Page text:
It’s nothing new to see avatars of ourselves reflected back at us in the digital world. For the last two decades we’ve been building social media profiles, setting up e-commerce shopping accounts, and collaborating with peers via personal devices.
And yet, we still think of ourselves solely as physical beings.
Prof. Irad Ben-Gal, co-founder of CB4 and Head of Tel Aviv University’s Lab of Machine Learning, AI, Business & Data Analytics (LAMBDA) says that this is about to change. That’s why Ben-Gal co-heads Digital Living 2030, a joint research project between Stanford University and Tel Aviv University. Digital Living 2030’s annual meeting brings together some each institution’s most talented and brilliant faculty and students to “spearhead the development of infrastructures, processes, methods and algorithms to create and support the new digital-physical world.”
Wondering what this all means for the retail sector? I had a chance to sit down with Ben-Gal and discuss. Here’s what you need to know.
Once, innovative companies were purely physical.
Automotive leaders like Ford and General Motors and Energy companies like Exxon made their mark on the world by manufacturing physical products that impacted the physical world. Couldn’t get from Point A to Point B? Ford will get you there.
Later, we considered digital technology companies the true innovators.
First, it was hardware companies like IBM and Apple. Later we added software companies like Google to the mix. The age of the internet was upon us, but our physical lives were still not enmeshed with the technology at our fingertips.
Today’s crop of revolutionaries capitalize on the duality between the physical and the digital.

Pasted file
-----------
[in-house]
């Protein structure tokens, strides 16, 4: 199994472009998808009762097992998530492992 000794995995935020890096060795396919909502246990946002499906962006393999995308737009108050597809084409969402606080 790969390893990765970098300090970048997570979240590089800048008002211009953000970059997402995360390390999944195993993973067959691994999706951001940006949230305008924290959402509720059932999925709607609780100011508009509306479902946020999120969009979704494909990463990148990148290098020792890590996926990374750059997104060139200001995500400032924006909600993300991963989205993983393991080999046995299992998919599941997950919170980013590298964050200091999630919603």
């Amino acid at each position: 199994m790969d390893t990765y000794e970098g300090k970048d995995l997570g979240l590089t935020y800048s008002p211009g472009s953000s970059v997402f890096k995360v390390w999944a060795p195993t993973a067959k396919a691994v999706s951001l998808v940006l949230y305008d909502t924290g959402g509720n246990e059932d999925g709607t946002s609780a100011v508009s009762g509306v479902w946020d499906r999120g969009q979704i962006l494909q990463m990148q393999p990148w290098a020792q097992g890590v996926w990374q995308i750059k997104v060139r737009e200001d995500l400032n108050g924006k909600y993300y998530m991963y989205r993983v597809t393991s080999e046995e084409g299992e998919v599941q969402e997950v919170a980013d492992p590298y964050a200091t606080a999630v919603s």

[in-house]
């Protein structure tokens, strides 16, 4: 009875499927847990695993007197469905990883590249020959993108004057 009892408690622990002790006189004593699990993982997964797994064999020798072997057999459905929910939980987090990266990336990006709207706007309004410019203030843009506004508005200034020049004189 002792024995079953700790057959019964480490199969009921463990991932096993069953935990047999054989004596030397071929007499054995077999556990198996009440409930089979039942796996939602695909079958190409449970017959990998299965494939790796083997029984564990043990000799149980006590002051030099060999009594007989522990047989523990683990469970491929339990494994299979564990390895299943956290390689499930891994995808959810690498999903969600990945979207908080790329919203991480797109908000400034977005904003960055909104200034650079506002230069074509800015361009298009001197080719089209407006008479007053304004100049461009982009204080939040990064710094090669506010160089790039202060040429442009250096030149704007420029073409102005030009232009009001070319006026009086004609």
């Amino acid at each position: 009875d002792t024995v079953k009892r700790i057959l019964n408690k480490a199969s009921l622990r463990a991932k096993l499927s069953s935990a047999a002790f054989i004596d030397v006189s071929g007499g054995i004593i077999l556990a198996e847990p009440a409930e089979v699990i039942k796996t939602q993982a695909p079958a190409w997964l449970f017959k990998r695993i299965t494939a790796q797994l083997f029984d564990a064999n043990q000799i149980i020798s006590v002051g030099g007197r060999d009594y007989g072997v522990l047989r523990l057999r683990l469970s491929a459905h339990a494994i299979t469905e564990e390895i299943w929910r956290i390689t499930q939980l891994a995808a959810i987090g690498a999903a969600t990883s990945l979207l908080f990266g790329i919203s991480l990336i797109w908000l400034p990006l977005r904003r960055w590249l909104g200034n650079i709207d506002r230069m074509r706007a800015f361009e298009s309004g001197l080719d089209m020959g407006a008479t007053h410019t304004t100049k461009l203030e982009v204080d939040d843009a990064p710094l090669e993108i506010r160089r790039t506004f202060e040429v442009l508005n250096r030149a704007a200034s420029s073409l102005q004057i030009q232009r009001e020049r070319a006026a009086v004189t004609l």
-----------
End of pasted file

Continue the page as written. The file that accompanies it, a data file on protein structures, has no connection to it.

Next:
Think: Uber, Airbnb, & Amazon. These innovators play both on both sides of the fence. They take a physical problem (i.e. needing to get from your home to the airport), map it out in the digital world (i.e. tracking nearby cars), solve it quickly in the digital space (pinging the nearest available driver and co-passenger), and then mapping to solution back to the physical world (a driver shows up at your doorstep).
The most cutting-edge retail technology is doing the same thing.
CB4 deals with physical problems by harnessing the world of bots. Our patented AI solution maps actual sales to a digital POS model of selling patterns in stores. Then, we use the digital domain to compare thousands of stores’ selling patterns simultaneously. We find patterns which would otherwise be invisible to spot in the physical domain. Then, we find anomalies to those patterns and map those anomalies back to physical stores. As a result, we detect and help retailers resolve thousands of costly floor execution issues every single day.
We can use the same technology and concept for many other cases—i.e., to determine which product is missing from a store’s assortment, run better inventory, help improve operations communication, etc. The applications are endless once you know how to play on both worlds. Retailers who are interested in competing in the present and readying themselves for the future will pay special attention to technologies that use digital competencies and AI to solve their most urgent real-world problems.
If you’re ready to learn more about CB4, check out this video about how the technology actually works in stores.